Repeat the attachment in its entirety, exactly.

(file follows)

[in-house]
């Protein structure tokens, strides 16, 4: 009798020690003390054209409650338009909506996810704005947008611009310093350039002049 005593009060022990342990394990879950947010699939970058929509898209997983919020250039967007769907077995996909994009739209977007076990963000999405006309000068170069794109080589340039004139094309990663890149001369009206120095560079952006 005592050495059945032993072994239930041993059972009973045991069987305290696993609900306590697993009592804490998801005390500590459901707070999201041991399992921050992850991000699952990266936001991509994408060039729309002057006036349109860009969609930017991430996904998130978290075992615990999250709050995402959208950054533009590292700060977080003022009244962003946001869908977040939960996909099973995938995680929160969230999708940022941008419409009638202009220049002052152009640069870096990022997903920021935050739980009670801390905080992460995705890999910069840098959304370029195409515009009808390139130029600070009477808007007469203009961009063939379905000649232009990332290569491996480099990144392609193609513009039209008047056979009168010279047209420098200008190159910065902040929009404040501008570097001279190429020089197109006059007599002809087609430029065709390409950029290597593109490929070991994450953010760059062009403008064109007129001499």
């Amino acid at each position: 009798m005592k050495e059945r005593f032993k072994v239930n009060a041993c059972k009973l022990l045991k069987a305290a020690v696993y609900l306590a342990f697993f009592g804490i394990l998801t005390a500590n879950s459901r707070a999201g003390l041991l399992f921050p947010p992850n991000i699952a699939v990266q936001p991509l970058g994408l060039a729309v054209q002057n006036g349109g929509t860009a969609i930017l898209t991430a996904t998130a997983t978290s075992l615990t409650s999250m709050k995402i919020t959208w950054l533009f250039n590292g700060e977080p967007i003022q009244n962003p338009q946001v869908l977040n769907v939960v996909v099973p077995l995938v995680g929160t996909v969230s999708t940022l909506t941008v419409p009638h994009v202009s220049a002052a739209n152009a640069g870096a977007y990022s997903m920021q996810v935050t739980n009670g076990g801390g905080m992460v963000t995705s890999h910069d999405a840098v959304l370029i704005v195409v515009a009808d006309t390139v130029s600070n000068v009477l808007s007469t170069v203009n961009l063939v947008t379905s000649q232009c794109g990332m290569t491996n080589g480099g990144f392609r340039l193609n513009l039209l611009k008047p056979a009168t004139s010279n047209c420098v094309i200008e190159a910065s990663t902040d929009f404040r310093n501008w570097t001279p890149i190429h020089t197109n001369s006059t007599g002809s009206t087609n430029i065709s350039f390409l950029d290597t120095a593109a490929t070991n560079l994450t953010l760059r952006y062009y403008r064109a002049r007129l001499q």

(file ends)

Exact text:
[in-house]
């Protein structure tokens, strides 16, 4: 009798020690003390054209409650338009909506996810704005947008611009310093350039002049 005593009060022990342990394990879950947010699939970058929509898209997983919020250039967007769907077995996909994009739209977007076990963000999405006309000068170069794109080589340039004139094309990663890149001369009206120095560079952006 005592050495059945032993072994239930041993059972009973045991069987305290696993609900306590697993009592804490998801005390500590459901707070999201041991399992921050992850991000699952990266936001991509994408060039729309002057006036349109860009969609930017991430996904998130978290075992615990999250709050995402959208950054533009590292700060977080003022009244962003946001869908977040939960996909099973995938995680929160969230999708940022941008419409009638202009220049002052152009640069870096990022997903920021935050739980009670801390905080992460995705890999910069840098959304370029195409515009009808390139130029600070009477808007007469203009961009063939379905000649232009990332290569491996480099990144392609193609513009039209008047056979009168010279047209420098200008190159910065902040929009404040501008570097001279190429020089197109006059007599002809087609430029065709390409950029290597593109490929070991994450953010760059062009403008064109007129001499």
């Amino acid at each position: 009798m005592k050495e059945r005593f032993k072994v239930n009060a041993c059972k009973l022990l045991k069987a305290a020690v696993y609900l306590a342990f697993f009592g804490i394990l998801t005390a500590n879950s459901r707070a999201g003390l041991l399992f921050p947010p992850n991000i699952a699939v990266q936001p991509l970058g994408l060039a729309v054209q002057n006036g349109g929509t860009a969609i930017l898209t991430a996904t998130a997983t978290s075992l615990t409650s999250m709050k995402i919020t959208w950054l533009f250039n590292g700060e977080p967007i003022q009244n962003p338009q946001v869908l977040n769907v939960v996909v099973p077995l995938v995680g929160t996909v969230s999708t940022l909506t941008v419409p009638h994009v202009s220049a002052a739209n152009a640069g870096a977007y990022s997903m920021q996810v935050t739980n009670g076990g801390g905080m992460v963000t995705s890999h910069d999405a840098v959304l370029i704005v195409v515009a009808d006309t390139v130029s600070n000068v009477l808007s007469t170069v203009n961009l063939v947008t379905s000649q232009c794109g990332m290569t491996n080589g480099g990144f392609r340039l193609n513009l039209l611009k008047p056979a009168t004139s010279n047209c420098v094309i200008e190159a910065s990663t902040d929009f404040r310093n501008w570097t001279p890149i190429h020089t197109n001369s006059t007599g002809s009206t087609n430029i065709s350039f390409l950029d290597t120095a593109a490929t070991n560079l994450t953010l760059r952006y062009y403008r064109a002049r007129l001499q």